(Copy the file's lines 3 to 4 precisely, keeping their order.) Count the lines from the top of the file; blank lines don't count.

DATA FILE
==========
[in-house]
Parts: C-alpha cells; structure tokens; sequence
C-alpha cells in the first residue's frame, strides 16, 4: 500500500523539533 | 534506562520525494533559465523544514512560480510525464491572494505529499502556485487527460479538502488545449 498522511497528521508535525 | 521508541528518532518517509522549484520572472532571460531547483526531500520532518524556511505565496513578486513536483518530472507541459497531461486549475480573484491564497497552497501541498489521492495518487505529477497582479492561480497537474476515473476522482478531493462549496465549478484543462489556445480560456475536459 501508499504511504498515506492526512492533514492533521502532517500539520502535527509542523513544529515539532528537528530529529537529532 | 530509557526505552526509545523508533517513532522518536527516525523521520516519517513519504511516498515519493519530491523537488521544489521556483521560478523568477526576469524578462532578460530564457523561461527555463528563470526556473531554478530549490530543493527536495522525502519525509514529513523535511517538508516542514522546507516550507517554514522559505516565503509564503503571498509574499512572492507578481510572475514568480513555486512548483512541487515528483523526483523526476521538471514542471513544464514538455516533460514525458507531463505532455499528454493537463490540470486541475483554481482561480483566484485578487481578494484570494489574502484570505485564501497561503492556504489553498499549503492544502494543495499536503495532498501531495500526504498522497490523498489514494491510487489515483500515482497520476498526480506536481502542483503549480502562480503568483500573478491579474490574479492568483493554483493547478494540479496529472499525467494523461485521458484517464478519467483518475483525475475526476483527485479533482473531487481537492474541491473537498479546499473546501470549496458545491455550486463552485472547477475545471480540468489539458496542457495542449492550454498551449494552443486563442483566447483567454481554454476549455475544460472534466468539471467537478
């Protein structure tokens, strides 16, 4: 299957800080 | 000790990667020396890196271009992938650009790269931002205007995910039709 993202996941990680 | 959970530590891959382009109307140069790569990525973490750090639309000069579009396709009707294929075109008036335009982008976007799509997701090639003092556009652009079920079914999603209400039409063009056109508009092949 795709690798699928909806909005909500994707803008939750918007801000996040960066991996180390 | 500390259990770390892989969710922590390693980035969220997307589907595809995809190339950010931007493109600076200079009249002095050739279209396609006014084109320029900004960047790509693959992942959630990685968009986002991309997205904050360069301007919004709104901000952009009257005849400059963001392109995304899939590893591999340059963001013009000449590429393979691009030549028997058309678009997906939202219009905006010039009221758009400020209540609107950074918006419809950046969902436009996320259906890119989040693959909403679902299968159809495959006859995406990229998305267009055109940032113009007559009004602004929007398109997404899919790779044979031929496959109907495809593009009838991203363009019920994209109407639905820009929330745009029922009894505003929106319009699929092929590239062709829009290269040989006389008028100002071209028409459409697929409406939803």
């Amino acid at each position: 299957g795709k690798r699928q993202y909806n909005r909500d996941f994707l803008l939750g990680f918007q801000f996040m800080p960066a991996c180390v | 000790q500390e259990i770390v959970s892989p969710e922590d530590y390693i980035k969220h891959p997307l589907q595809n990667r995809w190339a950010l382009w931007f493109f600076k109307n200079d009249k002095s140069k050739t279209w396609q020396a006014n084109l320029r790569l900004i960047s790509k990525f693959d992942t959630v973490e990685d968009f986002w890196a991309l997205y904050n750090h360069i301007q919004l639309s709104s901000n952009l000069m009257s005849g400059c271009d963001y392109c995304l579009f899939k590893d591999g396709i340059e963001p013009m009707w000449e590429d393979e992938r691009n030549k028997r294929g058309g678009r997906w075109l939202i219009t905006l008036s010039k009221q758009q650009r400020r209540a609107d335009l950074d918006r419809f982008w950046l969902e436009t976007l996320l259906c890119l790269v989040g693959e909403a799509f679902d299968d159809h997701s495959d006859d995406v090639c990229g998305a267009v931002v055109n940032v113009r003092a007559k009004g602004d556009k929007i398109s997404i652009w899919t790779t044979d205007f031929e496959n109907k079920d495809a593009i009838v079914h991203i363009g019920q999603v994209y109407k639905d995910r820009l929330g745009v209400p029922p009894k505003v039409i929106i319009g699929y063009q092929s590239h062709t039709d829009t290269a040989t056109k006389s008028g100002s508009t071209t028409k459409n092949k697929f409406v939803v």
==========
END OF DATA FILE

C-alpha cells in the first residue's frame, strides 16, 4: 500500500523539533 | 534506562520525494533559465523544514512560480510525464491572494505529499502556485487527460479538502488545449 498522511497528521508535525 | 521508541528518532518517509522549484520572472532571460531547483526531500520532518524556511505565496513578486513536483518530472507541459497531461486549475480573484491564497497552497501541498489521492495518487505529477497582479492561480497537474476515473476522482478531493462549496465549478484543462489556445480560456475536459 501508499504511504498515506492526512492533514492533521502532517500539520502535527509542523513544529515539532528537528530529529537529532 | 530509557526505552526509545523508533517513532522518536527516525523521520516519517513519504511516498515519493519530491523537488521544489521556483521560478523568477526576469524578462532578460530564457523561461527555463528563470526556473531554478530549490530543493527536495522525502519525509514529513523535511517538508516542514522546507516550507517554514522559505516565503509564503503571498509574499512572492507578481510572475514568480513555486512548483512541487515528483523526483523526476521538471514542471513544464514538455516533460514525458507531463505532455499528454493537463490540470486541475483554481482561480483566484485578487481578494484570494489574502484570505485564501497561503492556504489553498499549503492544502494543495499536503495532498501531495500526504498522497490523498489514494491510487489515483500515482497520476498526480506536481502542483503549480502562480503568483500573478491579474490574479492568483493554483493547478494540479496529472499525467494523461485521458484517464478519467483518475483525475475526476483527485479533482473531487481537492474541491473537498479546499473546501470549496458545491455550486463552485472547477475545471480540468489539458496542457495542449492550454498551449494552443486563442483566447483567454481554454476549455475544460472534466468539471467537478
């Protein structure tokens, strides 16, 4: 299957800080 | 000790990667020396890196271009992938650009790269931002205007995910039709 993202996941990680 | 959970530590891959382009109307140069790569990525973490750090639309000069579009396709009707294929075109008036335009982008976007799509997701090639003092556009652009079920079914999603209400039409063009056109508009092949 795709690798699928909806909005909500994707803008939750918007801000996040960066991996180390 | 500390259990770390892989969710922590390693980035969220997307589907595809995809190339950010931007493109600076200079009249002095050739279209396609006014084109320029900004960047790509693959992942959630990685968009986002991309997205904050360069301007919004709104901000952009009257005849400059963001392109995304899939590893591999340059963001013009000449590429393979691009030549028997058309678009997906939202219009905006010039009221758009400020209540609107950074918006419809950046969902436009996320259906890119989040693959909403679902299968159809495959006859995406990229998305267009055109940032113009007559009004602004929007398109997404899919790779044979031929496959109907495809593009009838991203363009019920994209109407639905820009929330745009029922009894505003929106319009699929092929590239062709829009290269040989006389008028100002071209028409459409697929409406939803």